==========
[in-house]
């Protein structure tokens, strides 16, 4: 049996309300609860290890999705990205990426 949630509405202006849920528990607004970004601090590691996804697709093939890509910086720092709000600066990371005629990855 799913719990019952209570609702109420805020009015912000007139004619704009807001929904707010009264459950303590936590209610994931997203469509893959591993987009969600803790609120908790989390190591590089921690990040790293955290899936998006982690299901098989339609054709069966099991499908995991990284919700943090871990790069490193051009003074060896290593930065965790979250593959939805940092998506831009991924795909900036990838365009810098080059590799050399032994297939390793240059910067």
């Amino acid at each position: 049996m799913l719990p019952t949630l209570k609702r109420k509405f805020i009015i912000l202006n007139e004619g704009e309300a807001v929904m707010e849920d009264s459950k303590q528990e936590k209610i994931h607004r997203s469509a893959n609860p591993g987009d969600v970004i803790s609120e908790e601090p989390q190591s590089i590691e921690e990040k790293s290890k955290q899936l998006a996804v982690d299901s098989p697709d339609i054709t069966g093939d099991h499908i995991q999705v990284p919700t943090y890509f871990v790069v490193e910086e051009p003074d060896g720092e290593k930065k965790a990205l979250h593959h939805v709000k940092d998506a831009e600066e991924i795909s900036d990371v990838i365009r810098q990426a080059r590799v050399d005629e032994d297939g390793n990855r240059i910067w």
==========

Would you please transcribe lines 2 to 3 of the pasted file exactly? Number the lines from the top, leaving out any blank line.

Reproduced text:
């Protein structure tokens, strides 16, 4: 049996309300609860290890999705990205990426 949630509405202006849920528990607004970004601090590691996804697709093939890509910086720092709000600066990371005629990855 799913719990019952209570609702109420805020009015912000007139004619704009807001929904707010009264459950303590936590209610994931997203469509893959591993987009969600803790609120908790989390190591590089921690990040790293955290899936998006982690299901098989339609054709069966099991499908995991990284919700943090871990790069490193051009003074060896290593930065965790979250593959939805940092998506831009991924795909900036990838365009810098080059590799050399032994297939390793240059910067």
């Amino acid at each position: 049996m799913l719990p019952t949630l209570k609702r109420k509405f805020i009015i912000l202006n007139e004619g704009e309300a807001v929904m707010e849920d009264s459950k303590q528990e936590k209610i994931h607004r997203s469509a893959n609860p591993g987009d969600v970004i803790s609120e908790e601090p989390q190591s590089i590691e921690e990040k790293s290890k955290q899936l998006a996804v982690d299901s098989p697709d339609i054709t069966g093939d099991h499908i995991q999705v990284p919700t943090y890509f871990v790069v490193e910086e051009p003074d060896g720092e290593k930065k965790a990205l979250h593959h939805v709000k940092d998506a831009e600066e991924i795909s900036d990371v990838i365009r810098q990426a080059r590799v050399d005629e032994d297939g390793n990855r240059i910067w």